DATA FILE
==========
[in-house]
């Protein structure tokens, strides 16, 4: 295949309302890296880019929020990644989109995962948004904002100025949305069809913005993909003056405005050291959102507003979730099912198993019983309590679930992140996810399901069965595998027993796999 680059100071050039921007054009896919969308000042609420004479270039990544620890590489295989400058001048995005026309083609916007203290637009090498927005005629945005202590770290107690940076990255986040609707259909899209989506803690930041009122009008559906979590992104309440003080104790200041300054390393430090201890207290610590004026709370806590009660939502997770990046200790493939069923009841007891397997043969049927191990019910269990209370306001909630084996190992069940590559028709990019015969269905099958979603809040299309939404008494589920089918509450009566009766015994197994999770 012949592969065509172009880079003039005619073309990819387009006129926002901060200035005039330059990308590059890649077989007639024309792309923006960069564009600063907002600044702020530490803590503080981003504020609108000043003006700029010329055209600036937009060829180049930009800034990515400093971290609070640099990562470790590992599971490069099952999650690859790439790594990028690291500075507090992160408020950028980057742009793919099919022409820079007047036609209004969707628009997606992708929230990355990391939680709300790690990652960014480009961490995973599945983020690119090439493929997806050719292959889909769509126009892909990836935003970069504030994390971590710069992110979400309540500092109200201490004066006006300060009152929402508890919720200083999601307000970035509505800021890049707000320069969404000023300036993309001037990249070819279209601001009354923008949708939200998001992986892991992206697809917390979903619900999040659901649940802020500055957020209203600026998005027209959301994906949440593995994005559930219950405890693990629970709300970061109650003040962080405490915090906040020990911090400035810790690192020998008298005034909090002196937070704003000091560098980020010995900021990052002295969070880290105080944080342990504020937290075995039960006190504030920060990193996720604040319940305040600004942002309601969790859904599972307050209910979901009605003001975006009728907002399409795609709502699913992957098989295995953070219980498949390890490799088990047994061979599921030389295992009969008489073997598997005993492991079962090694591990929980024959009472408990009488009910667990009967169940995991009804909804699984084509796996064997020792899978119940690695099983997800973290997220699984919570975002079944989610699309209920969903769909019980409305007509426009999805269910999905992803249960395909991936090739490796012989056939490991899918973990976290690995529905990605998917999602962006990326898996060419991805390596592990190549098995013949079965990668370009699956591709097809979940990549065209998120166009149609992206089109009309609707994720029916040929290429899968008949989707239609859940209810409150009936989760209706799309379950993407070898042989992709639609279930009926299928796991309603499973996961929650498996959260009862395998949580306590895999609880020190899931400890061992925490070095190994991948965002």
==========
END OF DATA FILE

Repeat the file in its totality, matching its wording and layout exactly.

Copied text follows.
[in-house]
């Protein structure tokens, strides 16, 4: 295949309302890296880019929020990644989109995962948004904002100025949305069809913005993909003056405005050291959102507003979730099912198993019983309590679930992140996810399901069965595998027993796999 680059100071050039921007054009896919969308000042609420004479270039990544620890590489295989400058001048995005026309083609916007203290637009090498927005005629945005202590770290107690940076990255986040609707259909899209989506803690930041009122009008559906979590992104309440003080104790200041300054390393430090201890207290610590004026709370806590009660939502997770990046200790493939069923009841007891397997043969049927191990019910269990209370306001909630084996190992069940590559028709990019015969269905099958979603809040299309939404008494589920089918509450009566009766015994197994999770 012949592969065509172009880079003039005619073309990819387009006129926002901060200035005039330059990308590059890649077989007639024309792309923006960069564009600063907002600044702020530490803590503080981003504020609108000043003006700029010329055209600036937009060829180049930009800034990515400093971290609070640099990562470790590992599971490069099952999650690859790439790594990028690291500075507090992160408020950028980057742009793919099919022409820079007047036609209004969707628009997606992708929230990355990391939680709300790690990652960014480009961490995973599945983020690119090439493929997806050719292959889909769509126009892909990836935003970069504030994390971590710069992110979400309540500092109200201490004066006006300060009152929402508890919720200083999601307000970035509505800021890049707000320069969404000023300036993309001037990249070819279209601001009354923008949708939200998001992986892991992206697809917390979903619900999040659901649940802020500055957020209203600026998005027209959301994906949440593995994005559930219950405890693990629970709300970061109650003040962080405490915090906040020990911090400035810790690192020998008298005034909090002196937070704003000091560098980020010995900021990052002295969070880290105080944080342990504020937290075995039960006190504030920060990193996720604040319940305040600004942002309601969790859904599972307050209910979901009605003001975006009728907002399409795609709502699913992957098989295995953070219980498949390890490799088990047994061979599921030389295992009969008489073997598997005993492991079962090694591990929980024959009472408990009488009910667990009967169940995991009804909804699984084509796996064997020792899978119940690695099983997800973290997220699984919570975002079944989610699309209920969903769909019980409305007509426009999805269910999905992803249960395909991936090739490796012989056939490991899918973990976290690995529905990605998917999602962006990326898996060419991805390596592990190549098995013949079965990668370009699956591709097809979940990549065209998120166009149609992206089109009309609707994720029916040929290429899968008949989707239609859940209810409150009936989760209706799309379950993407070898042989992709639609279930009926299928796991309603499973996961929650498996959260009862395998949580306590895999609880020190899931400890061992925490070095190994991948965002």